In these machines, you should consider two forms of ground-related noise:

  • The noise appearing on the input power conductors relative to the equipment ground (typically the enclosure or chassis ground), and

  • The noise or difference in electrical potential that appears between the grounds of interconnected equipment.

When trying to avoid electrical noise, distancing from the source of noise is usually a great help, but watch out for misperceptions about ground noise problems (see sidebar “Myths About Ground Loops,” below.)

Potential pitfalls Some CNC machine manufacturers recommend, or even require, the addition of a supplemental ground rod at the CNC machine. (See sidebar “Manufacturers Speak Out About Machine Grounding and Ground Rods,” below.) In most cases, this is an 8-ft copper rod driven next to the machine, often through the concrete floor, and bonded to the machine's ground plate. The NEC does permit such an installation, as long as the ground rod is bonded to the building electrode grounding system (click here to see Fig. 3.). However, this type of installation may still invite stray ground currents.

Different manufacturers state different benefits from the supplemental rod. However, field experience at sites with the supplemental ground rods has shown that the rod may actually increase the risk of CNC electronics damage. These sites were found to be prone to damage of internal electronics after thunderstorms or utility power system faults.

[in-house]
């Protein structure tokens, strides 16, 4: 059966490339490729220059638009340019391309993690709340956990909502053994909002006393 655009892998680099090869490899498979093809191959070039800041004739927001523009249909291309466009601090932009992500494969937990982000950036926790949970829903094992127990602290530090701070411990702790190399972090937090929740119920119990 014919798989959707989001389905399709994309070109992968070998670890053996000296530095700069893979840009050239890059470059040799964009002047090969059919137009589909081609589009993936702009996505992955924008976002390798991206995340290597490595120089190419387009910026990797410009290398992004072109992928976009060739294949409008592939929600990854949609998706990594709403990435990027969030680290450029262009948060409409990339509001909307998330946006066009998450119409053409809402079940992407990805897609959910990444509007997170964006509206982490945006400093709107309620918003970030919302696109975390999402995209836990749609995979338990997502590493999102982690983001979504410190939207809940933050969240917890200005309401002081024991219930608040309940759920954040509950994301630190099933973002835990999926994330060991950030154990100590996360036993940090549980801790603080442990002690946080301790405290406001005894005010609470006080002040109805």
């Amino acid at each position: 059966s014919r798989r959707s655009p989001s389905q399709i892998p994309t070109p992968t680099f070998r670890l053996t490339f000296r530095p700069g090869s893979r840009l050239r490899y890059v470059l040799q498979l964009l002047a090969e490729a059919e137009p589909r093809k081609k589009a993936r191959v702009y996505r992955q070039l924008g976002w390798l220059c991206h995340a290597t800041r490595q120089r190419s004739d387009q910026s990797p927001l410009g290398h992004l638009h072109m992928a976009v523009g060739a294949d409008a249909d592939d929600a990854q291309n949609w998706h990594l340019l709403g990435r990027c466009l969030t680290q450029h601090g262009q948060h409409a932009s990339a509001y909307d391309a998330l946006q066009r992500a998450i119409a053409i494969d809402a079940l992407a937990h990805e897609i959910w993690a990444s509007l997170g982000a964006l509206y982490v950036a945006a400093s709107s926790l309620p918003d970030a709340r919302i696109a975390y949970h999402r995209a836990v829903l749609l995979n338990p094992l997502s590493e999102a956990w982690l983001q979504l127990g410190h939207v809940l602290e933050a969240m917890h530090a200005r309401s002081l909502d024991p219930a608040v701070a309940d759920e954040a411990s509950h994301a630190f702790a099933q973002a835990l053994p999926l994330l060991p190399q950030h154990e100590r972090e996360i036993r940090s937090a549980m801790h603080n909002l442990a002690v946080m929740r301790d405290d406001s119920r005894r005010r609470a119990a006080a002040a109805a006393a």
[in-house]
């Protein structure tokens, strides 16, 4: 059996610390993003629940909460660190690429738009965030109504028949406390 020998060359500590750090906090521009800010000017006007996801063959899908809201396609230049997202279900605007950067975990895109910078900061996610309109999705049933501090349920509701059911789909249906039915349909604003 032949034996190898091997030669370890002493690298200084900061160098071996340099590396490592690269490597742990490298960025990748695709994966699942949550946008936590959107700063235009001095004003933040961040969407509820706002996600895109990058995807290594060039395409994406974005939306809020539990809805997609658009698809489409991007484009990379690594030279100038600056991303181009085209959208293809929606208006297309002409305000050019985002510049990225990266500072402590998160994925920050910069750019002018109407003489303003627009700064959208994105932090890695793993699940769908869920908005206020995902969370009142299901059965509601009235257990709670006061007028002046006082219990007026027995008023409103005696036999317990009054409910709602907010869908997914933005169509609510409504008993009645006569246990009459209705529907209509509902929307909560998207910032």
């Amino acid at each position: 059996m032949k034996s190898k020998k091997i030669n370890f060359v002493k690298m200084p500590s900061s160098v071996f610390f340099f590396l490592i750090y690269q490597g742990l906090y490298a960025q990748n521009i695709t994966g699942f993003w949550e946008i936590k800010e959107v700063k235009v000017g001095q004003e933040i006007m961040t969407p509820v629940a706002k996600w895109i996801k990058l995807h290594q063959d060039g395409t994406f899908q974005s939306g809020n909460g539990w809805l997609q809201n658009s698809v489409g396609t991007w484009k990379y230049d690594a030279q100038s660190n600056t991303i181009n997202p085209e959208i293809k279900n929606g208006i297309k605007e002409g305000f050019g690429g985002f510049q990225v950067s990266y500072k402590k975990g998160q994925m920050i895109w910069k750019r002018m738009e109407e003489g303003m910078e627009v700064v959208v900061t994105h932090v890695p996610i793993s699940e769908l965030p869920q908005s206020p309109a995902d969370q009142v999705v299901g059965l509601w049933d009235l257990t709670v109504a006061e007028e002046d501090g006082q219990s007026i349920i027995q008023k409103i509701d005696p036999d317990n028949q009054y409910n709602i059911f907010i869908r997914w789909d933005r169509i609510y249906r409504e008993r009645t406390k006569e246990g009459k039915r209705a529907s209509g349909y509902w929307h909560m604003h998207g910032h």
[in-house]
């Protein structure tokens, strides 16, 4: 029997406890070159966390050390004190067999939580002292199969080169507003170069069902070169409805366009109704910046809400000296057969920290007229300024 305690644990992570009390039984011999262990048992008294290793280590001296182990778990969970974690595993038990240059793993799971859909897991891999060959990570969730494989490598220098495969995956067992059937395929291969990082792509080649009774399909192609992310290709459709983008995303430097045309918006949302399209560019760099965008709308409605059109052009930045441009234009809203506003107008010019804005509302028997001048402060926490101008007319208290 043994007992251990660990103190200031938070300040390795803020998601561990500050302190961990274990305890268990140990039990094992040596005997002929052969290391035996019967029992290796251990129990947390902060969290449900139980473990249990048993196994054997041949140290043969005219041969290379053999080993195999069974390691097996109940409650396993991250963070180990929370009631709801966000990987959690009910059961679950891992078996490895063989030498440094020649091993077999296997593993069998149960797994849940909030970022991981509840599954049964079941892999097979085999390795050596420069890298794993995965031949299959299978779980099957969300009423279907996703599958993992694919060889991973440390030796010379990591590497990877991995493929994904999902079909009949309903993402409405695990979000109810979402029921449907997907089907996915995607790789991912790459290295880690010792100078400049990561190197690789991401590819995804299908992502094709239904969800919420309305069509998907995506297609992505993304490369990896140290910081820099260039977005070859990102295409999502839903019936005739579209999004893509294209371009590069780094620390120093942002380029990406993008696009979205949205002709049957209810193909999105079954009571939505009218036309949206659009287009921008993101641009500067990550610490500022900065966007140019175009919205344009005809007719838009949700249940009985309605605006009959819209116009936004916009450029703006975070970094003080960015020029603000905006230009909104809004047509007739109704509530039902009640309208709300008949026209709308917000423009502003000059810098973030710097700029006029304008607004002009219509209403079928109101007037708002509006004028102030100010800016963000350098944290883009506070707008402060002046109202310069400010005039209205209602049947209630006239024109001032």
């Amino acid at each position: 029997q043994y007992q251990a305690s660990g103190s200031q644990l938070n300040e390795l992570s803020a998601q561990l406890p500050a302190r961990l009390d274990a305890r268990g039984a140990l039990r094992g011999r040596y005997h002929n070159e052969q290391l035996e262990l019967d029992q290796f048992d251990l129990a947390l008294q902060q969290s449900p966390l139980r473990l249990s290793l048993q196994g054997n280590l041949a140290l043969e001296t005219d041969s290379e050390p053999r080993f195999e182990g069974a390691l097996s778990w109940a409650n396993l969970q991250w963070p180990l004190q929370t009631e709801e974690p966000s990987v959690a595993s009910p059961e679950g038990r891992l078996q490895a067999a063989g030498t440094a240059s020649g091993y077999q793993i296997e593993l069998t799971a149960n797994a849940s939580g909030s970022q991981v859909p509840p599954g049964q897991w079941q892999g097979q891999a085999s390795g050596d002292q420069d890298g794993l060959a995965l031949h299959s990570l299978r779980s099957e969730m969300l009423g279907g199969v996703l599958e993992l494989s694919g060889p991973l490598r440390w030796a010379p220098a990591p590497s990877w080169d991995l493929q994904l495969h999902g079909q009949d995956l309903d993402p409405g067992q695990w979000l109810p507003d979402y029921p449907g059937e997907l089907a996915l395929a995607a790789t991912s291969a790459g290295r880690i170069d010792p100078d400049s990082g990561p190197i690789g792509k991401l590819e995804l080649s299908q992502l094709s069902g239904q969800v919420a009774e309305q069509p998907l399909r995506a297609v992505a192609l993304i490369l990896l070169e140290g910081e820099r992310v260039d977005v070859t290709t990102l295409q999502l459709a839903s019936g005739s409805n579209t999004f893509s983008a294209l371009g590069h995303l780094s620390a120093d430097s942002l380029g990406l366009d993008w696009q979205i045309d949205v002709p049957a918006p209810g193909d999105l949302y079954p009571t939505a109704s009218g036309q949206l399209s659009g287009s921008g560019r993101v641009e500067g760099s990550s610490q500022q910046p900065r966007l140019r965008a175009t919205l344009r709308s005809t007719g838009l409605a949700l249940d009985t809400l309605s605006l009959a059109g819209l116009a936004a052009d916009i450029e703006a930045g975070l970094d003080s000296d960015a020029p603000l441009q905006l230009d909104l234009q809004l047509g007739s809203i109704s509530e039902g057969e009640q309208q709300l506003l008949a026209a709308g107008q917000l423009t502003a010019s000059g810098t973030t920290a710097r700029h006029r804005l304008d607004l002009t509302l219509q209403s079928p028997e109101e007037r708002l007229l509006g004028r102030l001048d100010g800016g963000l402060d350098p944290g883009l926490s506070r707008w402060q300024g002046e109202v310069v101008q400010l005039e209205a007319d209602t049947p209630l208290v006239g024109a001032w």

Basically, the supplemental ground invites stray currents into the machine by effectively connecting the electronic controller between the service grounding electrode system and the supplemental ground rod. A rise in earth ground potential near an electrode causes a large amount of current to flow on the grounding conductor between the electrodes and pass through the CNC machine. Such large currents are possible when lightning strikes nearby or when utility power line faults occur outside the facility. Current-induced electromagnetic stress is the suspected failure mode.

The NEC, being strictly an electrical fire safety code, does not consider this condition. Drawing a comparison with other electronic equipment (computers, electronic motor drives, and PLCs), none subscribe to such a local grounding practice. The analogy would be to drive a separate ground rod in the office, and connect it to the logic ground inside your personal computer.

IEEE 1100-2005 (The Emerald Book), which focuses on powering and grounding electronic equipment, does not recommend such a practice. Instead, it recommends that a single-point ground from individual electronic cabinets be individually bonded to a local ground grid.

Beware of isolated ground rod Code violation When a CNC machine manufacturer recommends or absolutely requires an additional earth ground rod located at the CNC machine, the end-user is ultimately responsible for the installation to meet NEC and local code requirements.

Although permitted by the NEC, the additional rod is intended as a supplemental grounding electrode, which means you must bond it to the rest of the building grounding system. Too often, this ground rod, which incorrectly might be thought of as “isolated and dedicated” to the CNC machine and from the otherwise “noisy” building ground, is not bonded to the building electrical system ground (Fig. 3). This installation creates an electric shock hazard and is a violation of the NEC.